Valentino Rossi thinks he's in best form of his MotoGP career

Valentino Rossi reckons he is in the best form of his entire MotoGP career after finishing second in the 2014 world championship

Valentino Rossi thinks he's in best form of his MotoGP career

While on paper his recent results are no match for the seven-time champion's halcyon seasons of domination, he believes current rivals Marc Marquez and Jorge Lorenzo are the toughest he has ever faced.

He also feels that his return to competitiveness in 2014 after three poor years had required him to work harder on self-improvement than before.

Asked if he felt he was currently the best he had ever been, 35-year-old Rossi replied: "For me, yes. It's difficult to say, but I've worked a lot this year on all the small details.

"Everything has changed. First of all, my rivals have changed - they're younger and a lot stronger than in the past.

"I am older, but I feel at 100 per cent.

"The bike's changed, the tyres and electronic systems have changed a lot, and especially the way to ride the bike has changed a lot in 10 years.

"But I like trying to improve, that's part of the game."

At the end of 2013, Rossi set himself a deadline of six races into the '14 season to decide whether it was worth continuing in MotoGP.

Performing well enough to satisfy his own standards left him "so happy and so proud", said Rossi.

"It was especially a very good season because I was able to improve my speed and results a lot compared to last year," he said.

"That was a very important target for me, because I had to decide whether to continue or to stop.

"It was a year I enjoyed a lot. I had a lot of very good races and very good battles."

BURGESS' METHODS OUT OF DATE

The main change Rossi made prior to 2014 was to drop his long-time crew chief Jeremy Burgess in favour of Silvano Galbusera (pictured with Rossi), a new recruit from BMW's World Superbike programme who had also previously worked with Yamaha in WSBK.

Rossi suggested that Burgess's working methods were no longer suitable for MotoGP.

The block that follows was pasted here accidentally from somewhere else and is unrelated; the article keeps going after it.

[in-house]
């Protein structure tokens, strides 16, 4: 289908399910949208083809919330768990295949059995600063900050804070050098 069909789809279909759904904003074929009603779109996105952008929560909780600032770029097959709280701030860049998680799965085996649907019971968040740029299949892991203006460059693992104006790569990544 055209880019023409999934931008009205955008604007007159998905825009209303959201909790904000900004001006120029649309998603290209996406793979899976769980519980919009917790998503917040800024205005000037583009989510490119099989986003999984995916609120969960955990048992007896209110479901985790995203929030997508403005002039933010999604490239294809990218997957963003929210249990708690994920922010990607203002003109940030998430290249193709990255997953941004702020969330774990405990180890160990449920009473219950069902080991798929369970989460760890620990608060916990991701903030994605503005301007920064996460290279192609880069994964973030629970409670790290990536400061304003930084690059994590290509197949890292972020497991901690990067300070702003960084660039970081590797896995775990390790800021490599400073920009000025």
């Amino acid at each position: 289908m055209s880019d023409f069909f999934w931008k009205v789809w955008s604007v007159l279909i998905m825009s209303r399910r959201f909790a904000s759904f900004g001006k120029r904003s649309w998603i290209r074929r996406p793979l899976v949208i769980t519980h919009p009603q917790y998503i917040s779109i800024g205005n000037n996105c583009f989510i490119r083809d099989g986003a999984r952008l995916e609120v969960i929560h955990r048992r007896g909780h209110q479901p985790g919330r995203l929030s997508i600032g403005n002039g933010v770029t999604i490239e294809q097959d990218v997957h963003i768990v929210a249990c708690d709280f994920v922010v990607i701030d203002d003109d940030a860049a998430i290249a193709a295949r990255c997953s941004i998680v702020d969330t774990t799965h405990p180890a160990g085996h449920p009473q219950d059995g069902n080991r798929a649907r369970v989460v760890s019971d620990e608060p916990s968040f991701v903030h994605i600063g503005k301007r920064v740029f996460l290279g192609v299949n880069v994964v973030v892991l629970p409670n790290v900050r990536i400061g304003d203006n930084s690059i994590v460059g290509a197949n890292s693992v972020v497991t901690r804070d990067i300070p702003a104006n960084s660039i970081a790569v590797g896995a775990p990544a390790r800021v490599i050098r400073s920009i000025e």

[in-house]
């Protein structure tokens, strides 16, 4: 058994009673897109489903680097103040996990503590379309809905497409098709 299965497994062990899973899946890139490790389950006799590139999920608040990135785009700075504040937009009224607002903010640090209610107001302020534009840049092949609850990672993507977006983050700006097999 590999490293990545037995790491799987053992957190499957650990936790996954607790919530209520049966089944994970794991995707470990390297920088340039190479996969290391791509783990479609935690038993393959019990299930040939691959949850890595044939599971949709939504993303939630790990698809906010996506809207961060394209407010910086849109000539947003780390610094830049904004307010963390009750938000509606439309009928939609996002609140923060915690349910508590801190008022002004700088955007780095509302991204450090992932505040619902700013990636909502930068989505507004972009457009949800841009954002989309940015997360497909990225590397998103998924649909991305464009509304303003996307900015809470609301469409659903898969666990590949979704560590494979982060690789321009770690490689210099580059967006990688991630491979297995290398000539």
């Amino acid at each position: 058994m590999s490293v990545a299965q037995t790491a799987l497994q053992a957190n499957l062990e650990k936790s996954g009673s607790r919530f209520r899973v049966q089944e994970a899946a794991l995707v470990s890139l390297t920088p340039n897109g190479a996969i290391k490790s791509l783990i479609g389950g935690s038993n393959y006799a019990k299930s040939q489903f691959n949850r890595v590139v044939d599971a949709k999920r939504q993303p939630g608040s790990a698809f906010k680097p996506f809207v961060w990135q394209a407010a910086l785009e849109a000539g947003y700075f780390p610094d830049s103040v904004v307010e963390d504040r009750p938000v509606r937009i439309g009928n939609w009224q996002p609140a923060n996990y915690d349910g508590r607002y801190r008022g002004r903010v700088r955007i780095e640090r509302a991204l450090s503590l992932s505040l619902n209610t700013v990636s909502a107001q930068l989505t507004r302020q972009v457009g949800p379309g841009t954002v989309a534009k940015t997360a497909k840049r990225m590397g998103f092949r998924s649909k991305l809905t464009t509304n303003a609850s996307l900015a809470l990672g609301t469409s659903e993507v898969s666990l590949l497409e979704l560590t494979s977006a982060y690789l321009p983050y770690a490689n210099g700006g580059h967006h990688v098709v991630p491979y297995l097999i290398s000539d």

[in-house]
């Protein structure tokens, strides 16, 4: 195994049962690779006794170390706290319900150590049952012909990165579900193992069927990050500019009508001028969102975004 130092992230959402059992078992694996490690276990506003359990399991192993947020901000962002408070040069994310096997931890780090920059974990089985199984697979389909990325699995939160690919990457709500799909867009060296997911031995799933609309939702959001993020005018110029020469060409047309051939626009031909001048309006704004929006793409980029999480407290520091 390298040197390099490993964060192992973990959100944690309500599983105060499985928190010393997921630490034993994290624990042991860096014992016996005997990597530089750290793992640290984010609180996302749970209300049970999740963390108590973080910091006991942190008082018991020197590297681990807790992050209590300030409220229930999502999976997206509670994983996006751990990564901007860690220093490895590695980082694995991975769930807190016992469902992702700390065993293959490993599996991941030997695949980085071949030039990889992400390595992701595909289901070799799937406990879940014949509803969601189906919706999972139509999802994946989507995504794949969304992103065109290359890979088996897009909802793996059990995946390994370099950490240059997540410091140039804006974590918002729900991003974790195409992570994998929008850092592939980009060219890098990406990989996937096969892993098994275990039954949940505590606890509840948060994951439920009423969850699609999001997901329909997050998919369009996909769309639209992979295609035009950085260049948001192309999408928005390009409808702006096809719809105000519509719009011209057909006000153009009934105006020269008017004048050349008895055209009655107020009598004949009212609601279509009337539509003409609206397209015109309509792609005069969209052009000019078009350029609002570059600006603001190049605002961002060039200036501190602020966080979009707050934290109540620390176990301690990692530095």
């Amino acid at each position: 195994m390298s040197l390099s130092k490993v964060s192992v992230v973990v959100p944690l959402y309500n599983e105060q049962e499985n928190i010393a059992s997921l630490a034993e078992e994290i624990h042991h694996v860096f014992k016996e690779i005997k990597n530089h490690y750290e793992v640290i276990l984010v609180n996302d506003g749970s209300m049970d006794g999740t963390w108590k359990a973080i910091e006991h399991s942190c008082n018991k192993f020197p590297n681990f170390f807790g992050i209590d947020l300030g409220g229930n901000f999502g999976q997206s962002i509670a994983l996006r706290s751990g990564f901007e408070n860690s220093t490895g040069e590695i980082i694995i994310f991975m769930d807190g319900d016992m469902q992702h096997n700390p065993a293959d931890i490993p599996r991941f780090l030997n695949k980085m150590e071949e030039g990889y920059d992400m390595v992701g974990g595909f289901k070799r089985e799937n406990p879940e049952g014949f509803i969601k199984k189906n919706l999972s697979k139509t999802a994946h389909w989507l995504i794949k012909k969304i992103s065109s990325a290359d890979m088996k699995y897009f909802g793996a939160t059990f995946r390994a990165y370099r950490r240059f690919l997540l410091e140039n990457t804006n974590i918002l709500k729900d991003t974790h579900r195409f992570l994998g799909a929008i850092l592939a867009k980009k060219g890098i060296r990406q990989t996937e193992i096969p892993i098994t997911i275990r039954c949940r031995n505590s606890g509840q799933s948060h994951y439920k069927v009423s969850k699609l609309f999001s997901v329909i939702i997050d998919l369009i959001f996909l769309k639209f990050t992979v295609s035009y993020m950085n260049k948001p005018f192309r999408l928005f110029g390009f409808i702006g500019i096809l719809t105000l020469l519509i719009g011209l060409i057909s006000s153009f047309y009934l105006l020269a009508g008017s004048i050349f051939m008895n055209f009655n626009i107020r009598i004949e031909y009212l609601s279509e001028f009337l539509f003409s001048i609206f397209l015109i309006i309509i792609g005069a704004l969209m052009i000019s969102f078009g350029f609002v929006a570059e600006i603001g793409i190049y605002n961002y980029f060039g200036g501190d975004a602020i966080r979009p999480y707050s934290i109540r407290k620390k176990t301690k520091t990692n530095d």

"For me it was a very difficult decision, first of all for our personal relationship because we were together for a lot of time," he said of Burgess.

"It was a brave decision, but I was quite sure, especially because now the way to work in MotoGP is different compared to the past.

"Now all the team and all the engineers speak with the rider, but afterwards spend a lot of time on the computer analysing all the data, and afterwards modify the settings from the feeling of the rider but also what the telemetry says.

"For me, this is the big difference [with Galbusera]."

shares
comments
Honda says Dani Pedrosa is still a top rider despite no title wins
Previous article

Honda says Dani Pedrosa is still a top rider despite no title wins

Next article

Cal Crutchlow says Austin crash caused 2014 MotoGP problems

Cal Crutchlow says Austin crash caused 2014 MotoGP problems
Load comments
How Quartararo cast aside prior doubts to become MotoGP's new king Plus

How Quartararo cast aside prior doubts to become MotoGP's new king

Doubts were cast over Yamaha’s French recruit after his disastrous end to the 2020 MotoGP season with Petronas SRT, but Fabio Quartararo answered them convincingly in 2021 to claim a MotoGP title that exhibited both his devastating speed and mental strength